Scripture lessons: Malachi 3:1-4; Philippians 1:3-11; Luke 3:1-6
We’ve all known wilderness, be it actual or metaphorical. In the two stories I’m sharing in this poem, it’s both. When you’re lost, it’s sometimes hard to believe that the safe path will be made known to you. I think Advent offers an opportunity to reflect on the times we’ve known wilderness, the times hope has been hard to come by. It’s a time to acknowledge our fears and doubts, whether we’ve already crossed to safety or are still in the thick of a desolate place.
Wilderness in Two Parts
by Kathryn Smith
In my family, the story is legend:
A child of four wanders from the campsite,
certain she knows her way. Sometime later
a family friend follows a muddy trail
of small bootprints, finds the child sitting
on a log, scoops her up and carries her
to safety. I remember being lost
more than I remember being found.
You were right to stay put, they told me.
But I didn’t—not at first. Not until I’d wandered
what seemed hours in a wilderness
too vast to be knowable. Not until fear
stunned me motionless. I gave up hope,
sat down on a mossy log, and lifted
my face to a sliver of sky just visible
through the evergreen canopy
in something like prayer.
At nineteen, I was desperate as a seed
splitting open to unfurl itself, shocked
by the oxygen and sudden light. My only chance
against loneliness was to start again, to seek
the deepest of lakes, unfamiliar mountains close
as my own breath. I chose a trail
obliterated by snow, crusted and fragile.
Breaking through to my shins and heading, generally,
in the right direction, I decided anything resembling
my destination was good enough. That’s how I learned
there’s no safe pathway. When I reached the jagged ravine
and the log beam spanning it, I simply kept
walking, and my boots refused to let me slip.
The short parable about the fig tree in Sunday’s Gospel lesson (Luke 21:25-36) grabbed my attention. I started reading about figs and learned some fascinating stuff, which, though far removed from the parable Jesus tells, provides an interesting metaphor for beginnings and endings. I was thinking, too, about the apocalyptic images that show up in the Gospel the first week of Advent — distress among nations, people fainting from fear — frightening stuff. But these dark signs point toward something hopeful: the coming of the kingdom of God. Sometimes we have to look deeper into the ruin of things to see the possibility of new beginnings.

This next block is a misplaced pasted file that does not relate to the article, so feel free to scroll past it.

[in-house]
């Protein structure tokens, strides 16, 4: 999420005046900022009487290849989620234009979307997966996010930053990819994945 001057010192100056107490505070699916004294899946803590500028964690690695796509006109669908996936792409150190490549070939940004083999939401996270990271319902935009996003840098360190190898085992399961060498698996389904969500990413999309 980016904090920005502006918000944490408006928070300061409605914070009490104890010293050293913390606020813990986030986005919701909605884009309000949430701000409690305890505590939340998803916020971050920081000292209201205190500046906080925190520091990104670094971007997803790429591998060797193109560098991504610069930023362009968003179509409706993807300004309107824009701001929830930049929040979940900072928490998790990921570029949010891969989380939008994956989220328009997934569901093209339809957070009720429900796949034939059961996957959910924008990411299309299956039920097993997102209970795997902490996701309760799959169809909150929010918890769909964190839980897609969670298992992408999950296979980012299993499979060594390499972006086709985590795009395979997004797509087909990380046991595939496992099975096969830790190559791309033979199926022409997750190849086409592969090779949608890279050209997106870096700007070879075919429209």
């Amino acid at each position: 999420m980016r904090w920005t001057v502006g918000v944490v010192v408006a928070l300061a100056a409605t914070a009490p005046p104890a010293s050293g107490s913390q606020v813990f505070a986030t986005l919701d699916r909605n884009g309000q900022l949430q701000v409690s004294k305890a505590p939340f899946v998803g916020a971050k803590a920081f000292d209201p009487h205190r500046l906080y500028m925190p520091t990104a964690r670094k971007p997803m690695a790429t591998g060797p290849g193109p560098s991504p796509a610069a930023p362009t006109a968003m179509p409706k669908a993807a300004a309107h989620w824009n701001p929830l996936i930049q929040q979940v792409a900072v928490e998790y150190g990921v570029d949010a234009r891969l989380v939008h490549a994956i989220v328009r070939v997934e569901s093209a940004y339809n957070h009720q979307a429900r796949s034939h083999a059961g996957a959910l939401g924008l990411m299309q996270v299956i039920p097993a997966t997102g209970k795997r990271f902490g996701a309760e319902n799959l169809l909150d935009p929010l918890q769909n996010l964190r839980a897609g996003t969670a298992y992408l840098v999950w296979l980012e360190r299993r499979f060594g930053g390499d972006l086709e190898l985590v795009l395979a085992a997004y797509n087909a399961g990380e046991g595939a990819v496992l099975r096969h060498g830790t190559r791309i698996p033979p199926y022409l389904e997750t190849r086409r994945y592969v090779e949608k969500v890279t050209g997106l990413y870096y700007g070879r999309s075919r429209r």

On Transformation (With Figs)
by Kathryn Smith
Wasps stream from the fig in an endless
ribbon. The insects hatched in the fruit’s hidden
garden, hundreds of tiny flowers lining the fig’s
inner wall. It’s a realm accessible through one
small passageway, wasp-sized, and only
the wasp knows it. Once they’ve emerged,
they can’t turn back. Each wasp will find
another fruit to enter, a place to lay her eggs.
She knows which tree is hers, each species
of wasp drawn, intrinsically, to its own species of tree.
A symbiosis 80 million years in the making
looks like infestation, the fruit a ruin,
the tree past hope. But it’s how things survive.
It’s how the wasp perpetuates her species. It’s how
she pollinates each tiny fig flower, spreading
the microscopic code the fruit needs to set seed,
the tree’s next incarnation, and how the fig, once the wasps
depart, swells and ripens into sweet food for something else.
Kathryn Smith is a member of Salem Congregation. She’s a poet, a gardener, a chicken-keeper, and an observer of the world around her. Most people call her Kat.
Hello Friends. Here we are giving this blog thing a whirl. If I have directed you to this site, it means I really value your taste. I’m hoping to create a web presence for Salem that is simple, beautiful, and informative. Please comment to this post to give us feedback.
Beyond comments on how this blog looks and feels to you, do any of you have suggestions on how best to use a blog for a church body? I am eager to invite members and other friends of Salem to write posts and tell stories here. Have any of you seen that work well?
Thanks in advance for your wisdom,